March Book One
By John Lewis, Andrew Aydin and Nate Powell
Reviewed by: Lana Smith
Follow former Senator John Lewis as he shares first hand accounts of his life leading up to joining the civil rights movement and marching with Martin Luther King Jr.. This first title in the trilogy covers Lewis’ childhood and experience growing up as a black boy in the south. John Lewis recounts his desire to see change and preach to people at an early age and how it influenced his decisions to join a nonviolent activist group that organized sit ins at lunch counters and a march to city hall. This title is a graphic novel so text and pictures work together to tell the story. As a disclaimer there are uses of a racial slur in this title as the story tells about the racial unrest in Lewis’ childhood and how the nonviolent group would train their people to withstand injustice from angry crowds when they were planning their protest. This autobiographical title offers a look into the life of one of the most influential figures in the civil rights movement and is done with so much passion and talent that you are drawn into the story right from the start and are reaching for the next title as soon as you close the last page.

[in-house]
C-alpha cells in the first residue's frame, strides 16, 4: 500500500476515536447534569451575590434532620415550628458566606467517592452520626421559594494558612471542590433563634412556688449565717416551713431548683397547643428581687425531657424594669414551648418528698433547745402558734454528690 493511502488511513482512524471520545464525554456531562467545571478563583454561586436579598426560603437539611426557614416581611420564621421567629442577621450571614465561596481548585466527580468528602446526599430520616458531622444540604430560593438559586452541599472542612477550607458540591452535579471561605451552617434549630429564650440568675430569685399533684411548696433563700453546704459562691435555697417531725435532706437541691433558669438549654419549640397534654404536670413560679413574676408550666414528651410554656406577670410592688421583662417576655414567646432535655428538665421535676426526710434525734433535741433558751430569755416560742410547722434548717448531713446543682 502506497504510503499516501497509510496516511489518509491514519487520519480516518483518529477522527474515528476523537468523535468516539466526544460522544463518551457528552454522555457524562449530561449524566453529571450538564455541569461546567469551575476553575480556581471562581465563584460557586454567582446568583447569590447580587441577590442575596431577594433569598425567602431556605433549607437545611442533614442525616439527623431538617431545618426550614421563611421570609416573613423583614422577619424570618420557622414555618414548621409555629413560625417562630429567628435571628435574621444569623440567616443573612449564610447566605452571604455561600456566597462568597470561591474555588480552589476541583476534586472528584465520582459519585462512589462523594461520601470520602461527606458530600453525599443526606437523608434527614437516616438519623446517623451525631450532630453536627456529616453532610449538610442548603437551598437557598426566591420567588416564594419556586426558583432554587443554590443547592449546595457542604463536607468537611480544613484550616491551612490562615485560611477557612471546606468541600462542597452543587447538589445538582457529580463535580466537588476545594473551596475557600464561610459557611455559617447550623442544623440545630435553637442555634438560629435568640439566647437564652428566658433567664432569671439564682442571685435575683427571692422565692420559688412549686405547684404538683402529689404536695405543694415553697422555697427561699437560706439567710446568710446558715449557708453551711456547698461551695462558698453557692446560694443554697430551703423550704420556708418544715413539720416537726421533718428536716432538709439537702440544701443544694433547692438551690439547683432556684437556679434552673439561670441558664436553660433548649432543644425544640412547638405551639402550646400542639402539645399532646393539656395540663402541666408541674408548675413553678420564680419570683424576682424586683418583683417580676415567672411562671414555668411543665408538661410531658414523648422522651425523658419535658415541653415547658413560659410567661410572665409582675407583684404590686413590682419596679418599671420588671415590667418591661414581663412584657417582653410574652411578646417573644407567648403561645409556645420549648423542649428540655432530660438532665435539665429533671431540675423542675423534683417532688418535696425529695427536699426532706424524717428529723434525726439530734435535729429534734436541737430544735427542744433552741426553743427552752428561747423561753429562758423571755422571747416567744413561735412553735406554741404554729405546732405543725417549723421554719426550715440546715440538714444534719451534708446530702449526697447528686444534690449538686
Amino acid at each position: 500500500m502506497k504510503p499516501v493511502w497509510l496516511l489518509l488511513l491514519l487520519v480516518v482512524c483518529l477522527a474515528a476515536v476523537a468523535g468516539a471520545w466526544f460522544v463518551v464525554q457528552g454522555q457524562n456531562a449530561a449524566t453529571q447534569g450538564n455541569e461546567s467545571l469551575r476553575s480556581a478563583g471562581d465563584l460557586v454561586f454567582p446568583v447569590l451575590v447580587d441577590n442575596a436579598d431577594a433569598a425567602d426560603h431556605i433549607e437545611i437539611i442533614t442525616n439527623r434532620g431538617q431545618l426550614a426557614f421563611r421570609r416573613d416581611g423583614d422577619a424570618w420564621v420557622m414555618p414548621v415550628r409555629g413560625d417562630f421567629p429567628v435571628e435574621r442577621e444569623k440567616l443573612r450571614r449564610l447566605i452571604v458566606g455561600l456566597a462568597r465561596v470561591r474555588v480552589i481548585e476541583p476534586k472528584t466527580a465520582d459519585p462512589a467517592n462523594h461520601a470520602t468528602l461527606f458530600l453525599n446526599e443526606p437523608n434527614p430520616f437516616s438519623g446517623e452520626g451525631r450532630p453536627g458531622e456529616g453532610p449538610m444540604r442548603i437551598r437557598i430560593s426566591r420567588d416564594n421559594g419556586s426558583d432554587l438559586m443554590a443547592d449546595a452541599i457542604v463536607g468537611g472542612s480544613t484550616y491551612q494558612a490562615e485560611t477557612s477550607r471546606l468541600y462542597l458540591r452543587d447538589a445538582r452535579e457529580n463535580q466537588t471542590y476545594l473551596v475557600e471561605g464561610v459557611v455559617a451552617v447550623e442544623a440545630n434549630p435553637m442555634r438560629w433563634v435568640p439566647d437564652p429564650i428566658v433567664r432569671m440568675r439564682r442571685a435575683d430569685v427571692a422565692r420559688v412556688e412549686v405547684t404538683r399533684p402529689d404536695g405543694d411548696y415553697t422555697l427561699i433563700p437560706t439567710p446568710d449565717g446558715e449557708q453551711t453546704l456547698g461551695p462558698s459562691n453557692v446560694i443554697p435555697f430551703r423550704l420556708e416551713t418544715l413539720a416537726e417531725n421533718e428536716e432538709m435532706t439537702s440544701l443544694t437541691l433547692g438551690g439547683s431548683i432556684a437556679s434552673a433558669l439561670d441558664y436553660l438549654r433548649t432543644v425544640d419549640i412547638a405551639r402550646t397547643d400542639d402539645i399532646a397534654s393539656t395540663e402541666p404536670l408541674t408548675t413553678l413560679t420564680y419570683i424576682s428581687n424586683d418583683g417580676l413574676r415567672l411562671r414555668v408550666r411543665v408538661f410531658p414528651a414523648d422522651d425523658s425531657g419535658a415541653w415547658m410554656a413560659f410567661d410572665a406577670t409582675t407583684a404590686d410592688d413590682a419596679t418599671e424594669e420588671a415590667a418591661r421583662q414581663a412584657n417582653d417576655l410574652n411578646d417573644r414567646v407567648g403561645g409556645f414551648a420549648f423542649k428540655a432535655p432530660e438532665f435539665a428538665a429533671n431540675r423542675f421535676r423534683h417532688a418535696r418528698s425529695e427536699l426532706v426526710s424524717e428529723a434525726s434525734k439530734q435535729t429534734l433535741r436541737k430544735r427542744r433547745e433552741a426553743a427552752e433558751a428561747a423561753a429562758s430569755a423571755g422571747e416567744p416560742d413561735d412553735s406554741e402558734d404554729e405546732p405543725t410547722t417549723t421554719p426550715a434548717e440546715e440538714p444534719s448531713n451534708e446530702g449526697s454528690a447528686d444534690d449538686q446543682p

I would recommend this to anyone interested in history, learning more about the civil rights moment or John Lewis.